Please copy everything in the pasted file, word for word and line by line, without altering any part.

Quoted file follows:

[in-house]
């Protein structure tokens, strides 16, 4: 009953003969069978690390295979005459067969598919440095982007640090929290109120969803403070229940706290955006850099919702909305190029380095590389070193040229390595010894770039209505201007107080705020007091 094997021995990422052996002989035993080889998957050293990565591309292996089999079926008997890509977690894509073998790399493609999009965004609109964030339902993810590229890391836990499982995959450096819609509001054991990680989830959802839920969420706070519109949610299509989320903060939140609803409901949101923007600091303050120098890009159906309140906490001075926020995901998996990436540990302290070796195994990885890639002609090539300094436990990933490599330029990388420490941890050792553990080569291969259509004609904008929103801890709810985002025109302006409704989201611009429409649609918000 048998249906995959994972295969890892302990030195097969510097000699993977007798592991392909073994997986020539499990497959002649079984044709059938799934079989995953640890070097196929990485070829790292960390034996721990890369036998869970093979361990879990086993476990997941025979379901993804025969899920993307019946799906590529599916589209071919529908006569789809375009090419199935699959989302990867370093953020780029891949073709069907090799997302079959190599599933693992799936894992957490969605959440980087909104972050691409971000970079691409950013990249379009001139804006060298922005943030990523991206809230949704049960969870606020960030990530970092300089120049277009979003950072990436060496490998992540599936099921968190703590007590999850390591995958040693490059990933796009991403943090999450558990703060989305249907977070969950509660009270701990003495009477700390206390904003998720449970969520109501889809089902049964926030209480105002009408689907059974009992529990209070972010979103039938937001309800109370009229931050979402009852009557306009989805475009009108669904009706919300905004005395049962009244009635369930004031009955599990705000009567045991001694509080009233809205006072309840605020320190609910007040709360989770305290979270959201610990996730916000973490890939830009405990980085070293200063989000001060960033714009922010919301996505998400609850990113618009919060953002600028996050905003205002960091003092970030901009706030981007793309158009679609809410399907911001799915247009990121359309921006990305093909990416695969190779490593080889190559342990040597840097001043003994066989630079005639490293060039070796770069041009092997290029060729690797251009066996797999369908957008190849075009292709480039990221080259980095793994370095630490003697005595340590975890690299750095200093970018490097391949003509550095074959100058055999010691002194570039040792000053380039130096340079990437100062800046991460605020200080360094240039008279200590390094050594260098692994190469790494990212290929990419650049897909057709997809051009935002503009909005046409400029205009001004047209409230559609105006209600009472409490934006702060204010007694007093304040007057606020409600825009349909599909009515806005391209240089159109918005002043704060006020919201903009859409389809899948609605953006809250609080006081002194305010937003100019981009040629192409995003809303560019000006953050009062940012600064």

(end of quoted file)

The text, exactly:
[in-house]
């Protein structure tokens, strides 16, 4: 009953003969069978690390295979005459067969598919440095982007640090929290109120969803403070229940706290955006850099919702909305190029380095590389070193040229390595010894770039209505201007107080705020007091 094997021995990422052996002989035993080889998957050293990565591309292996089999079926008997890509977690894509073998790399493609999009965004609109964030339902993810590229890391836990499982995959450096819609509001054991990680989830959802839920969420706070519109949610299509989320903060939140609803409901949101923007600091303050120098890009159906309140906490001075926020995901998996990436540990302290070796195994990885890639002609090539300094436990990933490599330029990388420490941890050792553990080569291969259509004609904008929103801890709810985002025109302006409704989201611009429409649609918000 048998249906995959994972295969890892302990030195097969510097000699993977007798592991392909073994997986020539499990497959002649079984044709059938799934079989995953640890070097196929990485070829790292960390034996721990890369036998869970093979361990879990086993476990997941025979379901993804025969899920993307019946799906590529599916589209071919529908006569789809375009090419199935699959989302990867370093953020780029891949073709069907090799997302079959190599599933693992799936894992957490969605959440980087909104972050691409971000970079691409950013990249379009001139804006060298922005943030990523991206809230949704049960969870606020960030990530970092300089120049277009979003950072990436060496490998992540599936099921968190703590007590999850390591995958040693490059990933796009991403943090999450558990703060989305249907977070969950509660009270701990003495009477700390206390904003998720449970969520109501889809089902049964926030209480105002009408689907059974009992529990209070972010979103039938937001309800109370009229931050979402009852009557306009989805475009009108669904009706919300905004005395049962009244009635369930004031009955599990705000009567045991001694509080009233809205006072309840605020320190609910007040709360989770305290979270959201610990996730916000973490890939830009405990980085070293200063989000001060960033714009922010919301996505998400609850990113618009919060953002600028996050905003205002960091003092970030901009706030981007793309158009679609809410399907911001799915247009990121359309921006990305093909990416695969190779490593080889190559342990040597840097001043003994066989630079005639490293060039070796770069041009092997290029060729690797251009066996797999369908957008190849075009292709480039990221080259980095793994370095630490003697005595340590975890690299750095200093970018490097391949003509550095074959100058055999010691002194570039040792000053380039130096340079990437100062800046991460605020200080360094240039008279200590390094050594260098692994190469790494990212290929990419650049897909057709997809051009935002503009909005046409400029205009001004047209409230559609105006209600009472409490934006702060204010007694007093304040007057606020409600825009349909599909009515806005391209240089159109918005002043704060006020919201903009859409389809899948609605953006809250609080006081002194305010937003100019981009040629192409995003809303560019000006953050009062940012600064």